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Wilmore backhoe driver faces close call with live wires

A backhoe driver in Wilmore faced a dangerous situation with live power lines last week, but came out unscathed thanks to previous training.
A city employee was working on a water main replacement project on Acres Drive in Wilmore about three blocks away from where the incident occurred. Because there was not enough room on Acres Drive to store all the rock that they were using for the project, some rock was being stored near Sims Ball Park and Playgrounds located on Pleasantview Street.
The employee was driving the backhoe with an empty bucket down Pleasantview Street when the backhoe began to “see-saw,” meaning it became unbalanced and began rotating back and forth.
“Ultimately, to eliminate that, you’ve got to let the backhoe get the balance again, and you usually do that by just by slowing down,” said the Director of Wilmore Utilities and Public Works David Carlstedt.
As the driver of the backhoe began to slow down, the vehicle veered hard to the right and struck a Kentucky Utilities utility pole with a transformer on it, causing the pole — along with the live wires carrying 7,200 volts of electricity — to fall across the backhoe.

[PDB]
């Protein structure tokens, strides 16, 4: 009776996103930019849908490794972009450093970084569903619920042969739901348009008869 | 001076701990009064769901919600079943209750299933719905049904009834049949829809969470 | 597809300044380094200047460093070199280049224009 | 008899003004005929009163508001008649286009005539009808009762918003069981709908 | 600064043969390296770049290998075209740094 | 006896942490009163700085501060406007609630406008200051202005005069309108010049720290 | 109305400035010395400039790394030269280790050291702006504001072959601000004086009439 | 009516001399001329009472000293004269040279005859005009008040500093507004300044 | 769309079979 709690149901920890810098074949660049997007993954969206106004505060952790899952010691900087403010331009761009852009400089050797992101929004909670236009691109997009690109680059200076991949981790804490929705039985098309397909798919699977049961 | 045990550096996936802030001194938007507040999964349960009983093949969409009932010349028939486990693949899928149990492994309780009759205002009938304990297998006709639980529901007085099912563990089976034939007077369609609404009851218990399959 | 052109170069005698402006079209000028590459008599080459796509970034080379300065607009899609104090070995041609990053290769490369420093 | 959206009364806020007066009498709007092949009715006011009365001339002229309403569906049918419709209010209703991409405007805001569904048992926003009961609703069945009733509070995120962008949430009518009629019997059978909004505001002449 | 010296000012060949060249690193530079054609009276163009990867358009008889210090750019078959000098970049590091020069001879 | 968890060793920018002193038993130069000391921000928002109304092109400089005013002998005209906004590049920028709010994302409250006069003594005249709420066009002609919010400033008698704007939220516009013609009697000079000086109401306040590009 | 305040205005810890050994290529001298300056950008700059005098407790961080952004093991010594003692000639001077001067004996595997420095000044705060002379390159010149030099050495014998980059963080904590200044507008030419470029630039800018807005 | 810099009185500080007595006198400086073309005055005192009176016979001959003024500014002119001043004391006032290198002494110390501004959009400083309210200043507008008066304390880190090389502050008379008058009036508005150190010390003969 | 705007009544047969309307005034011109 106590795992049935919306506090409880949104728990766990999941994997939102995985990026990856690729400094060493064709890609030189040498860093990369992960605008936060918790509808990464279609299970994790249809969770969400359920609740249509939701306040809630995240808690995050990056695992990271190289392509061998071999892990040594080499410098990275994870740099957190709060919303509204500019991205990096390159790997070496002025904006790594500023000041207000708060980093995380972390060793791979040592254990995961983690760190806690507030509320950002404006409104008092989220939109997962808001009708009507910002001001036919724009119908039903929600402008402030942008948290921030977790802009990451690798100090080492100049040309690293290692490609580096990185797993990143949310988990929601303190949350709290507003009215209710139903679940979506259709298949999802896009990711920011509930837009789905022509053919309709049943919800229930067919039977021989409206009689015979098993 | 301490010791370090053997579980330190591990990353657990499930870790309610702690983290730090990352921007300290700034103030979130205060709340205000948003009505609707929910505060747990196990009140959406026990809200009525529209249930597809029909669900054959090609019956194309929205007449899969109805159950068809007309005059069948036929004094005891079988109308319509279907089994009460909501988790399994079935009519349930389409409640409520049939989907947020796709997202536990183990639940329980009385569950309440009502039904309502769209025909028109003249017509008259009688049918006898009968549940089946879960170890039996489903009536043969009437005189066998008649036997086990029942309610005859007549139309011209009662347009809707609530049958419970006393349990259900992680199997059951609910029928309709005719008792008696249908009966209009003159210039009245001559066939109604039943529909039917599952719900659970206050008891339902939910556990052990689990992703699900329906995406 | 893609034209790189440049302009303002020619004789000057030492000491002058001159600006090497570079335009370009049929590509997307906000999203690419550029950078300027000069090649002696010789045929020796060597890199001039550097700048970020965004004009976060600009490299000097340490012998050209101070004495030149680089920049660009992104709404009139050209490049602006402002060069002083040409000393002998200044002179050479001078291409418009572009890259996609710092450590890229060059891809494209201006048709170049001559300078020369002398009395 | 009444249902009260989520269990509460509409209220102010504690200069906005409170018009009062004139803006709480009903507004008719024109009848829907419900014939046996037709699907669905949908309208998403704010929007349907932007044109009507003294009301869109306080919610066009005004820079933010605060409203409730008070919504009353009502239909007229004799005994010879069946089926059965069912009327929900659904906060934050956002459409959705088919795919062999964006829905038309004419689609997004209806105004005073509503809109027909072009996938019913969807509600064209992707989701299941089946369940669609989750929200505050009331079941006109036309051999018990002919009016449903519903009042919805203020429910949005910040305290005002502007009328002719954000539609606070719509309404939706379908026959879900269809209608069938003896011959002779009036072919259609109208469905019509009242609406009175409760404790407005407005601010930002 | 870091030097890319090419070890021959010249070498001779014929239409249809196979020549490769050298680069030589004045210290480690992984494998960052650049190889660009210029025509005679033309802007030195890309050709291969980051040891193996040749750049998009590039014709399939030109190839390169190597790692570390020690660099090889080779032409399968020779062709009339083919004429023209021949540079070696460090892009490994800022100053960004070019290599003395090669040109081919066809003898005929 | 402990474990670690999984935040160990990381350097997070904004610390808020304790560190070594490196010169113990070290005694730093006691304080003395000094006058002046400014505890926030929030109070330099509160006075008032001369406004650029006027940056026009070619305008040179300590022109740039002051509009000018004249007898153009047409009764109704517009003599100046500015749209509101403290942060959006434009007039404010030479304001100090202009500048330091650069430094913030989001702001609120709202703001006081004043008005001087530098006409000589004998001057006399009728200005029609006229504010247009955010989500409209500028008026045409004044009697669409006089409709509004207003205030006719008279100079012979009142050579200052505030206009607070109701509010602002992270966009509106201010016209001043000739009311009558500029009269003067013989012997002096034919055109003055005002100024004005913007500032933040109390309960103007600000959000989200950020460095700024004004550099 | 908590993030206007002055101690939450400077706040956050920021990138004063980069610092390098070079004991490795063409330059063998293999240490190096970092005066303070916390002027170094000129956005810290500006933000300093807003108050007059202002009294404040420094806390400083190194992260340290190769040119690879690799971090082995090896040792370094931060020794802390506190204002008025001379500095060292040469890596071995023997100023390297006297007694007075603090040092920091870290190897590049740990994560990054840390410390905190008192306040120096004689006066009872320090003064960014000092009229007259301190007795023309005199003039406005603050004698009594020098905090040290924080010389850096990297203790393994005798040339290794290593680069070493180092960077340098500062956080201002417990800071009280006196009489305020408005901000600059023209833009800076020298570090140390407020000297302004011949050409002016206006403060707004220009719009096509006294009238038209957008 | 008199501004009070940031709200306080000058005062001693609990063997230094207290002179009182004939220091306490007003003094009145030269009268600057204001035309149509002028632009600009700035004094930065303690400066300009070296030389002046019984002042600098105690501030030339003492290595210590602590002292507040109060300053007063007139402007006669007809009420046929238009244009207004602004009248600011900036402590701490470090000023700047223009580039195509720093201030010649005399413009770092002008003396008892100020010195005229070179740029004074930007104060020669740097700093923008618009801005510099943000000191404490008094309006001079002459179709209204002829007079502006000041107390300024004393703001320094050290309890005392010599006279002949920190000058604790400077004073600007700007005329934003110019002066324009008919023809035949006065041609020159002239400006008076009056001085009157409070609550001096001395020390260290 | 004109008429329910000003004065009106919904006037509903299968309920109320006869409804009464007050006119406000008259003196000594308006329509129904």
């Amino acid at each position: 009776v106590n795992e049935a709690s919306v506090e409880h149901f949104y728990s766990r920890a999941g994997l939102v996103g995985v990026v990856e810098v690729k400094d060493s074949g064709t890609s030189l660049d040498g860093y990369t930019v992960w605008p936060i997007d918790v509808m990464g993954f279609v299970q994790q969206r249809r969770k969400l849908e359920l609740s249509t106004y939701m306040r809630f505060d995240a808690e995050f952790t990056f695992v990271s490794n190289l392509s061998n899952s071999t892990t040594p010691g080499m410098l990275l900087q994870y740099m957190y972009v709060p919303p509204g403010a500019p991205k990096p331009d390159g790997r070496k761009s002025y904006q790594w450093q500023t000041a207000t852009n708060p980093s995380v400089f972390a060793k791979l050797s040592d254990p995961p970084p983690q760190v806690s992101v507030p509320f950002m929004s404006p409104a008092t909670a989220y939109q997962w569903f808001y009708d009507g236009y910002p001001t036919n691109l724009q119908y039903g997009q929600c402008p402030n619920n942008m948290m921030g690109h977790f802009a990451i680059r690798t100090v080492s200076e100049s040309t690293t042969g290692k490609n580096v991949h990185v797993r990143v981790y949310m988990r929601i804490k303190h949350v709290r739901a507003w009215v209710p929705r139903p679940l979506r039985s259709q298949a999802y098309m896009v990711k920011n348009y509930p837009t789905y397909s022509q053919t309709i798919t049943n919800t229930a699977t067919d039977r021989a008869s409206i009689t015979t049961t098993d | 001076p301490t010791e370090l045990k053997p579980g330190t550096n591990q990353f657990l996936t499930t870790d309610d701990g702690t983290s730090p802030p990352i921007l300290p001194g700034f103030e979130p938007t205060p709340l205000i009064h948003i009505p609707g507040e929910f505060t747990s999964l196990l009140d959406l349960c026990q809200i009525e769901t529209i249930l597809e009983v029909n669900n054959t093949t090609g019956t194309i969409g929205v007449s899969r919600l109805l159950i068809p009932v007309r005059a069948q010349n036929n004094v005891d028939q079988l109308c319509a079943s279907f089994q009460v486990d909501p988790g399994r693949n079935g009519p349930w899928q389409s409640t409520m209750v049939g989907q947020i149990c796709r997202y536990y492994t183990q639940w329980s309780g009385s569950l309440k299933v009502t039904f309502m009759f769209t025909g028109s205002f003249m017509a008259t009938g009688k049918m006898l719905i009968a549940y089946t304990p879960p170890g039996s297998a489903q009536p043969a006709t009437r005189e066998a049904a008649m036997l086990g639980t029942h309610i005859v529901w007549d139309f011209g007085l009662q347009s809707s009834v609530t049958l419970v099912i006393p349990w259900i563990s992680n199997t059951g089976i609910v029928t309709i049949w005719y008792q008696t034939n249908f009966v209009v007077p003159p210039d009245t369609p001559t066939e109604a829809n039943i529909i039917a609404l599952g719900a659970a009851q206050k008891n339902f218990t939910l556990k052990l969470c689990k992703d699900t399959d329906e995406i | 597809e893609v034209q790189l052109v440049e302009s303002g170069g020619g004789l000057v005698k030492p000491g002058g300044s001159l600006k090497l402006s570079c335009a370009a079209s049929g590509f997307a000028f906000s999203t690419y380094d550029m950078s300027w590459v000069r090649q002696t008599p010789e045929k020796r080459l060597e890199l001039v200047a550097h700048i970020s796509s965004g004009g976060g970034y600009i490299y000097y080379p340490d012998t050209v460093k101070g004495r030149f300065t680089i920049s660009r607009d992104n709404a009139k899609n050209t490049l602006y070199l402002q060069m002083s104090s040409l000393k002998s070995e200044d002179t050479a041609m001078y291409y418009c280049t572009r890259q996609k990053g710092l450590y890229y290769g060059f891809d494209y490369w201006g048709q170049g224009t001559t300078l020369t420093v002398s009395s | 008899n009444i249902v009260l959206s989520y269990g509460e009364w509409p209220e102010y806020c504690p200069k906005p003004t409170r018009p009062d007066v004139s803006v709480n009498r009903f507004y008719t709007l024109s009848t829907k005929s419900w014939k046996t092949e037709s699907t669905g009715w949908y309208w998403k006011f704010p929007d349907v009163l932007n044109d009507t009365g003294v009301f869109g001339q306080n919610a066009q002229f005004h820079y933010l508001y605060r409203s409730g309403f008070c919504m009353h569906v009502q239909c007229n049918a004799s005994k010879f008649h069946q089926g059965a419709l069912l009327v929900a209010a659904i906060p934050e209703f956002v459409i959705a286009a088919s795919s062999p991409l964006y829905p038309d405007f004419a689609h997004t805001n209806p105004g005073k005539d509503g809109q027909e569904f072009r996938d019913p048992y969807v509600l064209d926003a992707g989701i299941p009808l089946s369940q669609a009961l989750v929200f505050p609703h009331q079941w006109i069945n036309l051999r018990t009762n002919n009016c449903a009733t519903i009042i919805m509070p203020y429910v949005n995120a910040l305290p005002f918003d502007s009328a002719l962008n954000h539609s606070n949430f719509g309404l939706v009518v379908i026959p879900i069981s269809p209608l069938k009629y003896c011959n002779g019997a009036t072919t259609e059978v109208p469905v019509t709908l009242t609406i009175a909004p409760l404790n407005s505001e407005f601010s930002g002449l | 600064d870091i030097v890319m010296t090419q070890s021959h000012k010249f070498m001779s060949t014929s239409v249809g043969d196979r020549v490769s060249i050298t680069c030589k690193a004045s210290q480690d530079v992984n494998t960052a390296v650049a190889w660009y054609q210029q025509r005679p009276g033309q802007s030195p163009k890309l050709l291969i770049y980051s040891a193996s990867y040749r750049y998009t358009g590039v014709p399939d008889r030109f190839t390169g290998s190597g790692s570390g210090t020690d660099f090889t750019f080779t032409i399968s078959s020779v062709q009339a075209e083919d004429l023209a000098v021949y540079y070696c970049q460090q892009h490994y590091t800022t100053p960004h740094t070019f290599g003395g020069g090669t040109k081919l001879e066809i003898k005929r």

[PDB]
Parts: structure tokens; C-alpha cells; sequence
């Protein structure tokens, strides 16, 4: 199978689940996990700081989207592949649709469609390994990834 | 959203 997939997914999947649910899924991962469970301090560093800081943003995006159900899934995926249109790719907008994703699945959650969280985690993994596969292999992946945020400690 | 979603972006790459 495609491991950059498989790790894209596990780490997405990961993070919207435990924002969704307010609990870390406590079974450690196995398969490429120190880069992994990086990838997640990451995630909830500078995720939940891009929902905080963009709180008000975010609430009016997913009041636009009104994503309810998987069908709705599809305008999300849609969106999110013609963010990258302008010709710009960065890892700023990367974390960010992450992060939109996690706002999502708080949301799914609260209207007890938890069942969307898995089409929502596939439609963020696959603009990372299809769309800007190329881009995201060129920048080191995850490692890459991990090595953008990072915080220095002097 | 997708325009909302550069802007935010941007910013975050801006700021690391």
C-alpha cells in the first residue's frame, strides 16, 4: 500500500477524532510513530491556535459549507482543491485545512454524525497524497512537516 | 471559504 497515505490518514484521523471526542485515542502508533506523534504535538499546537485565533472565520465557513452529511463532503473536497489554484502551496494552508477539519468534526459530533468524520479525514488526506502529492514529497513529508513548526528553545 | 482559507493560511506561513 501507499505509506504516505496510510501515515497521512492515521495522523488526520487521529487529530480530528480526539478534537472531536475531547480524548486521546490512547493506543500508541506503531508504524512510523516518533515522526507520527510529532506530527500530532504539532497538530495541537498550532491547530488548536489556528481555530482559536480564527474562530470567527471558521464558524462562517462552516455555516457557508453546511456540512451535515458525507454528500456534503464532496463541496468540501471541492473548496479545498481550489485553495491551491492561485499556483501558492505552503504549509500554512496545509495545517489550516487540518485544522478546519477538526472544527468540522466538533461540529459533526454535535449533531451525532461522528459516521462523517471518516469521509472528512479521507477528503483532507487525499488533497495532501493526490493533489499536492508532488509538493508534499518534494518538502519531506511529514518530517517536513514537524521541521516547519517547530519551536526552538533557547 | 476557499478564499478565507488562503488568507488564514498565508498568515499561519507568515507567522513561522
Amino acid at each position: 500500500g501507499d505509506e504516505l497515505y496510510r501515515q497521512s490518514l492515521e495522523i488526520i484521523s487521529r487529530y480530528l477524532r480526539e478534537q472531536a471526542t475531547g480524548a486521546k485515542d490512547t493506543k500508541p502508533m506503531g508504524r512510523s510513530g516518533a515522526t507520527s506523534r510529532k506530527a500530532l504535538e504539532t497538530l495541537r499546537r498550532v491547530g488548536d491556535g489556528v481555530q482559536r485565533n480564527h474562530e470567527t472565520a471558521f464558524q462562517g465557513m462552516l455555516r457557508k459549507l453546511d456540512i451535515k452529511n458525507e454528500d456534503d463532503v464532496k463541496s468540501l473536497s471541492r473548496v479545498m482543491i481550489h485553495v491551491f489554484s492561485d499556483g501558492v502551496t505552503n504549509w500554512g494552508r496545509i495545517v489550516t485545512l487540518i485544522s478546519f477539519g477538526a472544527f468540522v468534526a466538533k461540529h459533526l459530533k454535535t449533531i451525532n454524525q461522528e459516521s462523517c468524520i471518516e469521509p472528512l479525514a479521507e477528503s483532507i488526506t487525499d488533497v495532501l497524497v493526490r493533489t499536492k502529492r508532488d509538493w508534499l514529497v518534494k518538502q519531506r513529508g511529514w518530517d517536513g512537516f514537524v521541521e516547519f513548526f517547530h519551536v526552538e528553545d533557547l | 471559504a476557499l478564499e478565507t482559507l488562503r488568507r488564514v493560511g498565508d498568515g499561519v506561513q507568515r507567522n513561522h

Some may have panicked and tried to leave the backhoe, but thanks to training and sound advice from his foreman, the city employee did not. He sat in the construction vehicle for almost two hours waiting for the power lines to be turned off by KU.
The KU service technician took around an hour and 45 minutes to arrive on the scene because he was not informed a person was in the backhoe.
“They said that there were power lines down on a backhoe, but they didn’t tell him that there was a guy still in the backhoe,” Carlstedt said. “He got there reasonably quick, within a couple of hours, but he didn’t know that there was a human being waiting on him in what could have been a pretty dangerous situation.”
Though he was shaken up, the city employee was able to step off the backhoe unharmed after the live wires were disconnected.
The power was not restored until around 9 p.m. that night, leaving eight homes without power for around 12 hours.
Carlstedt said anyone unfortunate enough to find themselves in a similar situation should stay in the vehicle and wait for emergency services to arrive.
“When you’re on the four rubber tires, it’s insulating you from being shocked,” Carlstedt said.